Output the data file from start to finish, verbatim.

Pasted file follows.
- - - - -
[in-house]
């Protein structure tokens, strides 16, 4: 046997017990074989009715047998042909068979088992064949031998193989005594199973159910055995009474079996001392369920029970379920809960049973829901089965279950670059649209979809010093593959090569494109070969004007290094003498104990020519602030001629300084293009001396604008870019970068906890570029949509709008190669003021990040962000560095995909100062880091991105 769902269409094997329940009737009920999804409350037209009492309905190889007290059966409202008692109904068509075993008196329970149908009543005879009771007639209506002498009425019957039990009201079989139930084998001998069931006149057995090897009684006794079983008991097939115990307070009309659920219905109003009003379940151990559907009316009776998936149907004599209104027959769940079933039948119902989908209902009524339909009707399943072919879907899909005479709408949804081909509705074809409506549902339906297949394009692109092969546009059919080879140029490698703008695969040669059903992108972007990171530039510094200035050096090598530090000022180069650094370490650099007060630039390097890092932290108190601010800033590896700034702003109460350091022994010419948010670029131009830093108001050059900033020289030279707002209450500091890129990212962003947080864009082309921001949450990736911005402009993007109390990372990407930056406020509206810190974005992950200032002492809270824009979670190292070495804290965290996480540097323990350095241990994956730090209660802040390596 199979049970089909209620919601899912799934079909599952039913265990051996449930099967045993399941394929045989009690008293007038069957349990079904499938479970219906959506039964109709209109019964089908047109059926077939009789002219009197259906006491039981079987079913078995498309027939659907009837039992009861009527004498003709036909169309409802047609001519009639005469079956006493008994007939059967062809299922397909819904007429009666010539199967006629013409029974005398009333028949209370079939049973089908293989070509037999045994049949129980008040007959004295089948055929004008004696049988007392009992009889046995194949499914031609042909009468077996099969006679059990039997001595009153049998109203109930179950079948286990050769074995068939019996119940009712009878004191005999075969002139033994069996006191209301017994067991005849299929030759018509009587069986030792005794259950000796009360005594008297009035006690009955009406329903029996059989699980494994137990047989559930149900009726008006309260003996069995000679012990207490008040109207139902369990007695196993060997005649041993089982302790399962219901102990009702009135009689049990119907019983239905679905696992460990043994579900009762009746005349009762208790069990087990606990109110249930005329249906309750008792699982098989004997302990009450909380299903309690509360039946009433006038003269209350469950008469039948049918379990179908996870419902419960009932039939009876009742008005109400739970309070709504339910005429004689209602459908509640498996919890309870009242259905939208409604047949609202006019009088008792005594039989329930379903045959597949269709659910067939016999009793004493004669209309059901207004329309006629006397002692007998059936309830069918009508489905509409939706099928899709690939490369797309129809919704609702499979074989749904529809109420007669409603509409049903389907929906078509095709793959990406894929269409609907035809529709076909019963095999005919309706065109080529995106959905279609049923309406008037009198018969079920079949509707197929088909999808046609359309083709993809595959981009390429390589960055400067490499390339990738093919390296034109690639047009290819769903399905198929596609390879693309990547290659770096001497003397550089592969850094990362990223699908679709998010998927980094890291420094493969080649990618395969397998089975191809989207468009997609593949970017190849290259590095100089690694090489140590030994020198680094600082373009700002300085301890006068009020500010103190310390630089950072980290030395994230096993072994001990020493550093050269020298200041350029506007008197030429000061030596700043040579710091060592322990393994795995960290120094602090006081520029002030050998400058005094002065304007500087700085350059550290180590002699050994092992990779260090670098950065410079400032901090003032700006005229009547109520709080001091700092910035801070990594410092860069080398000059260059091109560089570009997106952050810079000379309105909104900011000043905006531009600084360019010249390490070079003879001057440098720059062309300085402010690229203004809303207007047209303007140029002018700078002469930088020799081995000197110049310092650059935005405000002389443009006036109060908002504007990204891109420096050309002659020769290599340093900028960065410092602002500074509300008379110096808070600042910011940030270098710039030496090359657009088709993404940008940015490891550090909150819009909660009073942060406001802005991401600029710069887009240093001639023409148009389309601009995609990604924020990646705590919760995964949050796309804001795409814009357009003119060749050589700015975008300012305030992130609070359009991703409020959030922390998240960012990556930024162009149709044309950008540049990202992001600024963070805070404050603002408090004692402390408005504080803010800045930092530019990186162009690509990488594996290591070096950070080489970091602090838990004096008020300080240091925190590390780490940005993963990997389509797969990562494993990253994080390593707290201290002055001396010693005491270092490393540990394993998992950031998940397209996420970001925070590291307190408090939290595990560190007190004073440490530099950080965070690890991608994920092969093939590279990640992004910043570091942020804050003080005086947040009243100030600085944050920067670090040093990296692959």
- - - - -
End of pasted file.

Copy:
[in-house]
């Protein structure tokens, strides 16, 4: 046997017990074989009715047998042909068979088992064949031998193989005594199973159910055995009474079996001392369920029970379920809960049973829901089965279950670059649209979809010093593959090569494109070969004007290094003498104990020519602030001629300084293009001396604008870019970068906890570029949509709008190669003021990040962000560095995909100062880091991105 769902269409094997329940009737009920999804409350037209009492309905190889007290059966409202008692109904068509075993008196329970149908009543005879009771007639209506002498009425019957039990009201079989139930084998001998069931006149057995090897009684006794079983008991097939115990307070009309659920219905109003009003379940151990559907009316009776998936149907004599209104027959769940079933039948119902989908209902009524339909009707399943072919879907899909005479709408949804081909509705074809409506549902339906297949394009692109092969546009059919080879140029490698703008695969040669059903992108972007990171530039510094200035050096090598530090000022180069650094370490650099007060630039390097890092932290108190601010800033590896700034702003109460350091022994010419948010670029131009830093108001050059900033020289030279707002209450500091890129990212962003947080864009082309921001949450990736911005402009993007109390990372990407930056406020509206810190974005992950200032002492809270824009979670190292070495804290965290996480540097323990350095241990994956730090209660802040390596 199979049970089909209620919601899912799934079909599952039913265990051996449930099967045993399941394929045989009690008293007038069957349990079904499938479970219906959506039964109709209109019964089908047109059926077939009789002219009197259906006491039981079987079913078995498309027939659907009837039992009861009527004498003709036909169309409802047609001519009639005469079956006493008994007939059967062809299922397909819904007429009666010539199967006629013409029974005398009333028949209370079939049973089908293989070509037999045994049949129980008040007959004295089948055929004008004696049988007392009992009889046995194949499914031609042909009468077996099969006679059990039997001595009153049998109203109930179950079948286990050769074995068939019996119940009712009878004191005999075969002139033994069996006191209301017994067991005849299929030759018509009587069986030792005794259950000796009360005594008297009035006690009955009406329903029996059989699980494994137990047989559930149900009726008006309260003996069995000679012990207490008040109207139902369990007695196993060997005649041993089982302790399962219901102990009702009135009689049990119907019983239905679905696992460990043994579900009762009746005349009762208790069990087990606990109110249930005329249906309750008792699982098989004997302990009450909380299903309690509360039946009433006038003269209350469950008469039948049918379990179908996870419902419960009932039939009876009742008005109400739970309070709504339910005429004689209602459908509640498996919890309870009242259905939208409604047949609202006019009088008792005594039989329930379903045959597949269709659910067939016999009793004493004669209309059901207004329309006629006397002692007998059936309830069918009508489905509409939706099928899709690939490369797309129809919704609702499979074989749904529809109420007669409603509409049903389907929906078509095709793959990406894929269409609907035809529709076909019963095999005919309706065109080529995106959905279609049923309406008037009198018969079920079949509707197929088909999808046609359309083709993809595959981009390429390589960055400067490499390339990738093919390296034109690639047009290819769903399905198929596609390879693309990547290659770096001497003397550089592969850094990362990223699908679709998010998927980094890291420094493969080649990618395969397998089975191809989207468009997609593949970017190849290259590095100089690694090489140590030994020198680094600082373009700002300085301890006068009020500010103190310390630089950072980290030395994230096993072994001990020493550093050269020298200041350029506007008197030429000061030596700043040579710091060592322990393994795995960290120094602090006081520029002030050998400058005094002065304007500087700085350059550290180590002699050994092992990779260090670098950065410079400032901090003032700006005229009547109520709080001091700092910035801070990594410092860069080398000059260059091109560089570009997106952050810079000379309105909104900011000043905006531009600084360019010249390490070079003879001057440098720059062309300085402010690229203004809303207007047209303007140029002018700078002469930088020799081995000197110049310092650059935005405000002389443009006036109060908002504007990204891109420096050309002659020769290599340093900028960065410092602002500074509300008379110096808070600042910011940030270098710039030496090359657009088709993404940008940015490891550090909150819009909660009073942060406001802005991401600029710069887009240093001639023409148009389309601009995609990604924020990646705590919760995964949050796309804001795409814009357009003119060749050589700015975008300012305030992130609070359009991703409020959030922390998240960012990556930024162009149709044309950008540049990202992001600024963070805070404050603002408090004692402390408005504080803010800045930092530019990186162009690509990488594996290591070096950070080489970091602090838990004096008020300080240091925190590390780490940005993963990997389509797969990562494993990253994080390593707290201290002055001396010693005491270092490393540990394993998992950031998940397209996420970001925070590291307190408090939290595990560190007190004073440490530099950080965070690890991608994920092969093939590279990640992004910043570091942020804050003080005086947040009243100030600085944050920067670090040093990296692959």